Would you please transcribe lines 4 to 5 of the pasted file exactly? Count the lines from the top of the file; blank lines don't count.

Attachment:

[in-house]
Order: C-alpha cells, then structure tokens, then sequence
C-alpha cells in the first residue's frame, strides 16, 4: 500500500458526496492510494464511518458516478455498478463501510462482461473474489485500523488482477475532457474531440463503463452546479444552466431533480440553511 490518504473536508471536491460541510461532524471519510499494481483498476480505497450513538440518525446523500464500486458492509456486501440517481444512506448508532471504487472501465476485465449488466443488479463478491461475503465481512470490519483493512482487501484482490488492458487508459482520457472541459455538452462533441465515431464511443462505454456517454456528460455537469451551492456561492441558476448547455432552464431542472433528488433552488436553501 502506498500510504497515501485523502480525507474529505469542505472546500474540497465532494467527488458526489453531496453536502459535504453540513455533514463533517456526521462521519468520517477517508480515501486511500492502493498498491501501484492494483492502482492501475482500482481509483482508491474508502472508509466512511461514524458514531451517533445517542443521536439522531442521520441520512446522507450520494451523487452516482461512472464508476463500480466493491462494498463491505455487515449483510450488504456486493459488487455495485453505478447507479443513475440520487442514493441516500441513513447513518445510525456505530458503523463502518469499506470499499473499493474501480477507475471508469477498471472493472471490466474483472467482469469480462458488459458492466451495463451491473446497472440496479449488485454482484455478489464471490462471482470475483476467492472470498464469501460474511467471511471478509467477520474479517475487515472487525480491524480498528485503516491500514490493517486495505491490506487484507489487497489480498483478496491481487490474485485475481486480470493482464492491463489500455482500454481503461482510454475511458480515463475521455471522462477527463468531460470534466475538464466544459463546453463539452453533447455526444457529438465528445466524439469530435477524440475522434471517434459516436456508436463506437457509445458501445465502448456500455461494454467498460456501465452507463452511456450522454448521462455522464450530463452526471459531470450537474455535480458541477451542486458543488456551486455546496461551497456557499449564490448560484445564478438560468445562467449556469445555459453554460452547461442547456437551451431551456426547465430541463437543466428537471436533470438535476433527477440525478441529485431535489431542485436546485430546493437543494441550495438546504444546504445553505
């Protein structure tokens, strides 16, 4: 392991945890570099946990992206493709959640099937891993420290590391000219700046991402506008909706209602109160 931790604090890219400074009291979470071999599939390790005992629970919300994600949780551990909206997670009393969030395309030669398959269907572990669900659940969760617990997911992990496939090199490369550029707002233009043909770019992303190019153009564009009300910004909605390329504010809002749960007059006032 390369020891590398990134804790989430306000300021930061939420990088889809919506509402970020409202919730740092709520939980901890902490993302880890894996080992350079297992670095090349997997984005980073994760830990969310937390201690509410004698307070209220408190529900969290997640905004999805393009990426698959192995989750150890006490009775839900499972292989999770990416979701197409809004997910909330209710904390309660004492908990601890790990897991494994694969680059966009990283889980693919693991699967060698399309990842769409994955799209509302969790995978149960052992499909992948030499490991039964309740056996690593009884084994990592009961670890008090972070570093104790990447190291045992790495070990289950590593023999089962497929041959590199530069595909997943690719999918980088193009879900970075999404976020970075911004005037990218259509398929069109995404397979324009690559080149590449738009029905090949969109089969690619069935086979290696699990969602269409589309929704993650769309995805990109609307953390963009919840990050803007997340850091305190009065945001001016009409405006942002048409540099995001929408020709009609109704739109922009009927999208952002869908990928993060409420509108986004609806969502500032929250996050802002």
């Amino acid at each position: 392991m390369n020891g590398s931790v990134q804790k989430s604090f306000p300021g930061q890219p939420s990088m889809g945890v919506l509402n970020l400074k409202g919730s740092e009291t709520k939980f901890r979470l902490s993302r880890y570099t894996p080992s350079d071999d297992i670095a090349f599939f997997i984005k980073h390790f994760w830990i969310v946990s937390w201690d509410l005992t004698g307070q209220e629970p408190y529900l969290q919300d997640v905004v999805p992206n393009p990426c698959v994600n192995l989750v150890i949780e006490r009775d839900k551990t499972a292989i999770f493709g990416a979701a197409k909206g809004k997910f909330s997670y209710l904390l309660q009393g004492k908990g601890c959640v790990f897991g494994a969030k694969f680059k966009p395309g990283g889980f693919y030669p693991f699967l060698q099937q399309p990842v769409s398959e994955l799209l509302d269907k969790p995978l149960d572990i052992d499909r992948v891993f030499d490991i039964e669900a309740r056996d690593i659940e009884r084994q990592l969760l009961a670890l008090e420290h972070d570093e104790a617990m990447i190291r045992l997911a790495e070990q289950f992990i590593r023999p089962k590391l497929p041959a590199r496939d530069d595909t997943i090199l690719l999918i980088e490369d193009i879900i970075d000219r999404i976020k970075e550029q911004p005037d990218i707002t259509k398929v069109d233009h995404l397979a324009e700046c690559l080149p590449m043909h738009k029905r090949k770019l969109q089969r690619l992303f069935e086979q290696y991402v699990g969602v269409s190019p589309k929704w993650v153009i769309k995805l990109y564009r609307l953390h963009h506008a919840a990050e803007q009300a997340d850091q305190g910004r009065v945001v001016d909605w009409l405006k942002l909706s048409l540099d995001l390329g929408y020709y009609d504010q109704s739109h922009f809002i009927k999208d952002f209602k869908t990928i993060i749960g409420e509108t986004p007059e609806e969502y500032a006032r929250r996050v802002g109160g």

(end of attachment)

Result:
């Protein structure tokens, strides 16, 4: 392991945890570099946990992206493709959640099937891993420290590391000219700046991402506008909706209602109160 931790604090890219400074009291979470071999599939390790005992629970919300994600949780551990909206997670009393969030395309030669398959269907572990669900659940969760617990997911992990496939090199490369550029707002233009043909770019992303190019153009564009009300910004909605390329504010809002749960007059006032 390369020891590398990134804790989430306000300021930061939420990088889809919506509402970020409202919730740092709520939980901890902490993302880890894996080992350079297992670095090349997997984005980073994760830990969310937390201690509410004698307070209220408190529900969290997640905004999805393009990426698959192995989750150890006490009775839900499972292989999770990416979701197409809004997910909330209710904390309660004492908990601890790990897991494994694969680059966009990283889980693919693991699967060698399309990842769409994955799209509302969790995978149960052992499909992948030499490991039964309740056996690593009884084994990592009961670890008090972070570093104790990447190291045992790495070990289950590593023999089962497929041959590199530069595909997943690719999918980088193009879900970075999404976020970075911004005037990218259509398929069109995404397979324009690559080149590449738009029905090949969109089969690619069935086979290696699990969602269409589309929704993650769309995805990109609307953390963009919840990050803007997340850091305190009065945001001016009409405006942002048409540099995001929408020709009609109704739109922009009927999208952002869908990928993060409420509108986004609806969502500032929250996050802002």
């Amino acid at each position: 392991m390369n020891g590398s931790v990134q804790k989430s604090f306000p300021g930061q890219p939420s990088m889809g945890v919506l509402n970020l400074k409202g919730s740092e009291t709520k939980f901890r979470l902490s993302r880890y570099t894996p080992s350079d071999d297992i670095a090349f599939f997997i984005k980073h390790f994760w830990i969310v946990s937390w201690d509410l005992t004698g307070q209220e629970p408190y529900l969290q919300d997640v905004v999805p992206n393009p990426c698959v994600n192995l989750v150890i949780e006490r009775d839900k551990t499972a292989i999770f493709g990416a979701a197409k909206g809004k997910f909330s997670y209710l904390l309660q009393g004492k908990g601890c959640v790990f897991g494994a969030k694969f680059k966009p395309g990283g889980f693919y030669p693991f699967l060698q099937q399309p990842v769409s398959e994955l799209l509302d269907k969790p995978l149960d572990i052992d499909r992948v891993f030499d490991i039964e669900a309740r056996d690593i659940e009884r084994q990592l969760l009961a670890l008090e420290h972070d570093e104790a617990m990447i190291r045992l997911a790495e070990q289950f992990i590593r023999p089962k590391l497929p041959a590199r496939d530069d595909t997943i090199l690719l999918i980088e490369d193009i879900i970075d000219r999404i976020k970075e550029q911004p005037d990218i707002t259509k398929v069109d233009h995404l397979a324009e700046c690559l080149p590449m043909h738009k029905r090949k770019l969109q089969r690619l992303f069935e086979q290696y991402v699990g969602v269409s190019p589309k929704w993650v153009i769309k995805l990109y564009r609307l953390h963009h506008a919840a990050e803007q009300a997340d850091q305190g910004r009065v945001v001016d909605w009409l405006k942002l909706s048409l540099d995001l390329g929408y020709y009609d504010q109704s739109h922009f809002i009927k999208d952002f209602k869908t990928i993060i749960g409420e509108t986004p007059e609806e969502y500032a006032r929250r996050v802002g109160g």